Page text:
Controlling self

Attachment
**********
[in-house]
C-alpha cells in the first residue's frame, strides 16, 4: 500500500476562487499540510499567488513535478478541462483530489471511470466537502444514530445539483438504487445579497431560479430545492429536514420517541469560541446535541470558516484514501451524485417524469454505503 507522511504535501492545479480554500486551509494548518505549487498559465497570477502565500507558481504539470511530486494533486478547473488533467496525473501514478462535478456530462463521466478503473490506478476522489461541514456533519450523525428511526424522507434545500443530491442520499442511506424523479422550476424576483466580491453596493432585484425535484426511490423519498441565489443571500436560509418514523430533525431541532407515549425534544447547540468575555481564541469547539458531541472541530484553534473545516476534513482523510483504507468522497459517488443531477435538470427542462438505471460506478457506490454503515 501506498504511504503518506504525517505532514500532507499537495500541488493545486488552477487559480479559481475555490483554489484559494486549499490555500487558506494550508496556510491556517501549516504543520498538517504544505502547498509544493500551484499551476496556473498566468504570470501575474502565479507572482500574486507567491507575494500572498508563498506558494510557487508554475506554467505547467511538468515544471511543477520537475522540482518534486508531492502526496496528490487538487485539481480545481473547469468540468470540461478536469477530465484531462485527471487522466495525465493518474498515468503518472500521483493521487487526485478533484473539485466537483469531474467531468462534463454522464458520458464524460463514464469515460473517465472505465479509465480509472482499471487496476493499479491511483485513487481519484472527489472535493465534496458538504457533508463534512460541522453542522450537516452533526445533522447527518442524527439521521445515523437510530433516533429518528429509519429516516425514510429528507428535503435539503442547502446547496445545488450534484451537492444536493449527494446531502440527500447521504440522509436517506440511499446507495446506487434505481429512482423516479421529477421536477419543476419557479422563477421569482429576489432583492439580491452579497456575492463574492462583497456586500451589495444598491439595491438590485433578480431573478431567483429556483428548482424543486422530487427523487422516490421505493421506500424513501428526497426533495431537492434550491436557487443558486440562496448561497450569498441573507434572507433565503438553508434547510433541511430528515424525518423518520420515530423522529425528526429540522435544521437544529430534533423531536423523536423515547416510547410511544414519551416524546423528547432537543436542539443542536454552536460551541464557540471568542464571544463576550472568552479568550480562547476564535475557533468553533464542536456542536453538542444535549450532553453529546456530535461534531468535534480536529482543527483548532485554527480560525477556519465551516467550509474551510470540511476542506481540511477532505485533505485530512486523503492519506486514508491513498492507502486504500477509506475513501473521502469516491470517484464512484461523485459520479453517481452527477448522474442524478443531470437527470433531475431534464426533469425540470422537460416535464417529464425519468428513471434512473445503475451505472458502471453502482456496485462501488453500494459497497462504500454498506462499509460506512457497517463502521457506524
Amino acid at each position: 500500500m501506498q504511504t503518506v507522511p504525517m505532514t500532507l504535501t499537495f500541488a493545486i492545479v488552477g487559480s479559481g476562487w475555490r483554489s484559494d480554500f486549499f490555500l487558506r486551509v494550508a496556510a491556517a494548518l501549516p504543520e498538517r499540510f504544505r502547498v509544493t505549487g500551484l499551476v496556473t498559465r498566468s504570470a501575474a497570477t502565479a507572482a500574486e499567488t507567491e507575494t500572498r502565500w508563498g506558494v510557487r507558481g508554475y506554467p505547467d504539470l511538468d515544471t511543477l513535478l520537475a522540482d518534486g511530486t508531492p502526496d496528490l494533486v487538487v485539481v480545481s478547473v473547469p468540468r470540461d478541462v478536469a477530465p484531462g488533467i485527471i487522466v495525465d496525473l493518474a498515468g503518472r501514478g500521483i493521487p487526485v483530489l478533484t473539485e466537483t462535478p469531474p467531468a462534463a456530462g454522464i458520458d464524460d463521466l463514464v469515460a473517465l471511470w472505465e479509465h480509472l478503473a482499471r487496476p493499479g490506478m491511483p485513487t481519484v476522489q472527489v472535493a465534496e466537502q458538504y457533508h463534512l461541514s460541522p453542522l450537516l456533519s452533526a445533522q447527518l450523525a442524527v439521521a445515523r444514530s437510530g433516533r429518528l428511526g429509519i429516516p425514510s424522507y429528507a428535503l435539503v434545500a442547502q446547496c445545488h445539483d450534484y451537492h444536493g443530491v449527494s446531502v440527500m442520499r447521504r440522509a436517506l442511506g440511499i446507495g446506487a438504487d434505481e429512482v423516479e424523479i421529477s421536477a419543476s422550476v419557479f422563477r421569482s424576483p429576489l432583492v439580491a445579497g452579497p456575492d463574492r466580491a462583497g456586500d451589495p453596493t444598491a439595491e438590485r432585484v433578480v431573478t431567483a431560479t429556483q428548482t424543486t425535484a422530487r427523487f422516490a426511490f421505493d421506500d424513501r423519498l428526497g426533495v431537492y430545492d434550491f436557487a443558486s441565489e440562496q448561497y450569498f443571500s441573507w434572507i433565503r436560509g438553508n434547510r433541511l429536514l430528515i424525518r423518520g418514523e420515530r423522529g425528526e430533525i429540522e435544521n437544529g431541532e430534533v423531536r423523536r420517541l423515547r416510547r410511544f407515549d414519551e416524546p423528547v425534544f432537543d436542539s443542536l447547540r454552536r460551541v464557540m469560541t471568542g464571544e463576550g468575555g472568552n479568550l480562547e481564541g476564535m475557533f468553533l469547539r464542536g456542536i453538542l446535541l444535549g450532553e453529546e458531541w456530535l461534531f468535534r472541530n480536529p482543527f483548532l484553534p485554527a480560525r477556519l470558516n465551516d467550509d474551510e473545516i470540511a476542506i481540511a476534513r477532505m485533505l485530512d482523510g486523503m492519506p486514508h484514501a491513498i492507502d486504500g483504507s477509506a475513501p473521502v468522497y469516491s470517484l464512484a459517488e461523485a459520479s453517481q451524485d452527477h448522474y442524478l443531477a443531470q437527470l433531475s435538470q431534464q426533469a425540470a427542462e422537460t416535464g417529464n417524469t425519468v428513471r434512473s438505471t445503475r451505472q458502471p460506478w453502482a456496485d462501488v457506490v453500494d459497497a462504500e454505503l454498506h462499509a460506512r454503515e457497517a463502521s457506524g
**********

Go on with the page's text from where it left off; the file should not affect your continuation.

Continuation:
~~~self-controlThere is an inescapable conflict between self-control and self-expression which self-control invariably wins.  That’s because we are social animals.  We see connection to each other as essential, and self-control as essential to remaining connected.  We believe we must hold ourselves in or risk rejection.  True enough, far as it goes.  It’s also why neurotic — split into two parts, public and private — is as healthy as any of us ever gets.  It’s why we value expressive people like writers and artists and actors and reward the best of them disproportionately.  It’s why we spend hours on social media, hoping to be seen and heard by someone.  It’s why we cry in private and scream in our cars.  It’s why we overwork and overworry and overcontrol and self-medicate with all manner of substances and other distractions.  It’s why so many of us finally limp into a therapist’s office hoping to find a safe place to step out of our cages, if just for an hour.  It’s why most people lead lives of existential loneliness and silent desperation.  And it’s why, as adults, our first responsibility must be to teach kids how to identify and express what they feel.  If we don’t understand this, or lack the skills or courage to teach this crucial human lesson, we inflict a wound that usually takes a lifetime to heal.  If it ever does.


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